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Wednesday, 4 December, 2002, 02:21 GMT
Iraq 'to present weapons dossier'
UN car at Bakuba
The UN team is entering its sixth day of work
Iraq has said it will submit a declaration on its alleged programme of nuclear, biological and chemical weapons on 7 December - a day ahead of a key United Nations deadline.

"We are going to deliver this declaration in the proper time," said Hussam Mohammed Amin, the chief Iraqi official dealing with the UN weapons inspectors in Iraq.

The United States knows that Iraq has weapons of mass destruction

Donald Rumsfeld, US Defence Secretary
UN Secretary-General Kofi Annan welcomed Iraq's co-operation so far, but said it was too early to draw conclusions about the level of Baghdad's compliance.

His words came amid more warnings from Washington that the UN faces a choice about whether or not to hold Iraq to its obligations.

US Defence Secretary Donald Rumsfeld said America knew Iraq had weapons of mass destruction and it was up to Baghdad to prove otherwise.

His announcement echoed an earlier one by President George Bush, who on Monday said Iraq must supply a "credible and complete list" of its weaponry.

Among the inspectors' targets on Tuesday was one of Iraqi leader Saddam Hussein's presidential sites - the Sijood palace in the Karkh district of Baghdad, which was searched for about two hours.

UN's choice

A tough UN resolution last month set an 8 December deadline for Iraq to present the document on what the US says is its programme of developing weapons of mass destruction - or risk "serious consequences".

UN vehicle outside the Sijood palace
UN inspectors are stepping up the element of surprise

On Monday, President Bush said he was not encouraged by the signs so far.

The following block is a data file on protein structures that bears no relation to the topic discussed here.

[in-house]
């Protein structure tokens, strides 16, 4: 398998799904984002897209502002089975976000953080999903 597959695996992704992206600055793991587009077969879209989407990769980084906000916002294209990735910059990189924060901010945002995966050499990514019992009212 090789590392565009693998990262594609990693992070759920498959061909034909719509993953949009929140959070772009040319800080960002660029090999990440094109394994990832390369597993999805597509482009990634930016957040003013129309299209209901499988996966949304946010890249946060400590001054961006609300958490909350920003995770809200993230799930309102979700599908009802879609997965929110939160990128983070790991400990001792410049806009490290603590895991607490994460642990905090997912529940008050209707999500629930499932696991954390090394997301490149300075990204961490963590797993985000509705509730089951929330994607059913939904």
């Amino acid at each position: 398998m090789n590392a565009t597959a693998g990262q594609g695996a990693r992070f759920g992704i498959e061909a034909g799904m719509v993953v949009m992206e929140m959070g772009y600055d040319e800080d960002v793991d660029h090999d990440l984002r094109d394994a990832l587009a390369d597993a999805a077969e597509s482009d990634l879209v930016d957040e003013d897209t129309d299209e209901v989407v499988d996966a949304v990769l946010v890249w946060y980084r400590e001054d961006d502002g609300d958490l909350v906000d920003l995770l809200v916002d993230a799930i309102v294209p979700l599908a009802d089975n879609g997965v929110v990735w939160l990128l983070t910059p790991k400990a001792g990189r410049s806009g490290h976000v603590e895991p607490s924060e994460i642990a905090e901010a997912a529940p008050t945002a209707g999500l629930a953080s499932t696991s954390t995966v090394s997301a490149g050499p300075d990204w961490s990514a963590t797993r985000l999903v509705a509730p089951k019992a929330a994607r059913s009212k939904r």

The United States has said Iraq must disarm or be disarmed through military action by a US-led "coalition of the willing".

UN members also faced a choice, Mr Rumsfeld said:

"When the Iraqis send in their declaration, if it is false will the UN continue the pattern of the past of allowing Iraq to ignore Iraqi resolutions? Or will the member countries hold Iraq to their obligations?"

'New elements'

Mr Annan cautioned against judging Iraqi co-operation on the basis of a single week's work.

"This is not a one-week wonder," he said.

UN Secretary-General Kofi Annan
Annan: "Too early to judge Iraq's level of co-operation"

"It [the palace inspection] is a good indication that the Iraqis are co-operating but... this is only the beginning," he said.

"They [Iraqi leaders] have to sustain the co-operation and the effort and perform. We will have to wait for the report from the inspectors."

For Iraq, Mr Amin said the declaration would include "new elements".

"But these new elements will not necessarily include a declaration of the presence of weapons of mass destruction," he said.

He added that Iraq was "devoid of weapons of mass destruction".

In his speech on Monday, President Bush said he was not encouraged by Iraq's reaction so far to the UN weapons inspections.

Surprise visit

Tuesday's inspections began with a UN team arriving without warning at the Sijood palace - one of eight sprawling presidential sites that are high on the list of suspected hiding places for banned weaponry.

The BBC's Ben Brown in Baghdad says the inspectors waited for 10 minutes outside the compound, where there was shouting, arguing and confusion - but eventually the huge iron gates swung open.

At the same time, a second team arrived at a back gate of the palace.

The inspectors spent almost two hours searching darkened corridors and broom cupboards with torches, even looking inside the palace fridge.

Our correspondent says the visit to a palace is a symbolic act, showing that the weapons inspectors mean business this time around.

Members of the previous arms inspection regime were barred from entering presidential sites without advance warning and a diplomatic escort, before inspectors were eventually withdrawn in 1998.

The BBC's Ben Brown
"This was always going to be a crunch test for the inspectors"
Kofi Annan, UN Secretary-General
"They have to sustain the co-operation"

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See also:

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